Contact: Dan Heaton
FOR IMMEDIATE RELEASE
May 20, 2020
Federal Legislation Needed on Wipes Issue
Macomb County Public Works Commissioner Candice S. Miller is calling on federal lawmakers to pass new legislation that would require a change in labeling and marketing of so-called “flushable wipes.” The move follows a lawsuit Miller’s office filed earlier this month, seeking to compel manufacturers of the wipes to take the same action.
Miller’s office has been leading a public education campaign, Wipes Clog Pipes, seeking to prevent wipes from being flushed down toilets and ultimately ending up in municipal sewer systems, where they wreak havoc upon pumps and related systems.
“We are looking at all possible options to solve what is really an international problem. Nobody is saying don’t use these wipes. The issue is that when they get flushed, they don’t biodegrade. We need to get it clear on the packaging – don’t flush them down. We would like that to be reflected on the product labels – these products are disposable but are not flushable,” Miller said. “Most people want to do the right thing, so we need to have it in language on the label that is direct and easy to understand.”
This week, Miller sent letters to U.S. Sens. Debbie Stabenow and Gary Peters, and U.S. Reps. Paul Mitchell and Andy Levin, requesting that they introduce legislation in Congress.
As one example of the problems these wipes cause, during the Covid-19 pandemic, MCPWO has been removing upwards of 4,000 pounds of wipes from the Clintondale Pump Station in Clinton Township – which only serves parts of 4 communities -- on a weekly basis. The amount of wipes being removed during the pandemic represents a more than 330 percent increase from prior to the pandemic.
“That’s just at one pump station. I have to believe these staggering numbers are only being repeated across the country,” Miller said.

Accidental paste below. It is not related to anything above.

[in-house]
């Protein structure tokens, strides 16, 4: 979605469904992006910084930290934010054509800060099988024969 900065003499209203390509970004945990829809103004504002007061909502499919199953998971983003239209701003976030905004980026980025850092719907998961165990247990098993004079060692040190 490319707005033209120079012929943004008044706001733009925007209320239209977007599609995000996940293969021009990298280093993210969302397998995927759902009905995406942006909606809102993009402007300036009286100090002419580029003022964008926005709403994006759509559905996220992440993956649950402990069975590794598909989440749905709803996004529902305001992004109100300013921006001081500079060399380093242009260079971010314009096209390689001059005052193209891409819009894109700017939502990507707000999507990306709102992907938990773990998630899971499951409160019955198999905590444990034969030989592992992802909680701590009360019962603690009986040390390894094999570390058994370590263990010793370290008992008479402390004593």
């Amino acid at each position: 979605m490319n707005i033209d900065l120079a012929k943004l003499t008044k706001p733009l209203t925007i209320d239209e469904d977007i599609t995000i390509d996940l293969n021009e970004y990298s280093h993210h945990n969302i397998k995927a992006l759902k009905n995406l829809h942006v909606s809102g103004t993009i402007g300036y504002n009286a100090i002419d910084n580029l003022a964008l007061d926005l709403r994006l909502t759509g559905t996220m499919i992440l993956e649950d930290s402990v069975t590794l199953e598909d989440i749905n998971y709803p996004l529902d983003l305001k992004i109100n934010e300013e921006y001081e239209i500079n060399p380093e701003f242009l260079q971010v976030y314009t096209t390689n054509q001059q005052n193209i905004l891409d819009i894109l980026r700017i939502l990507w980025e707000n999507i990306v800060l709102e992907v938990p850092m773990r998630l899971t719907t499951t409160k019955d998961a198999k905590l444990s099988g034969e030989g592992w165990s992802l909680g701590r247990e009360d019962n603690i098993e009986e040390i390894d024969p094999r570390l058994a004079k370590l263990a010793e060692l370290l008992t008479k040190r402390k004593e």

Once in the sewer system, the wipes cause increasing large problems as they move from household plumbing to local municipal systems to the MCPWO’s larger sewer interceptors. In 2018, Miller’s department removed a 19-ton mass of wipes and accumulated grease that attached to the wipes from a sewer system in what became known as the Macomb County Fatberg. In 2019, Macomb County Public Works removed a 1-ton mass of wipes, dubbed the Ragball – this time just thousands of wipes that knotted up together -- from another section of sewer in the county. Together, the two incidents costs MCPWO about $100,000 to remove.
“These problems are seen across the country, and even in other countries around the world. That’s why I believe some type of federal legislation is the best answer,” Miller said.
Miller, a former member of Congress, noted that while she served in Congress, she was a leader on passing legislation that removed phosphorus from residential fertilizers and removed plastic micro-beads from many cleaning products. Both measures were primarily aimed at keeping those products from ultimately ending up in local waterways.
“In those instances, federal legislation was the right answer. To me, this is clearly another case where Congress can take action and make a positive difference at the local level,” she said.
21777 Dunham Road, Clinton Township, MI, 48036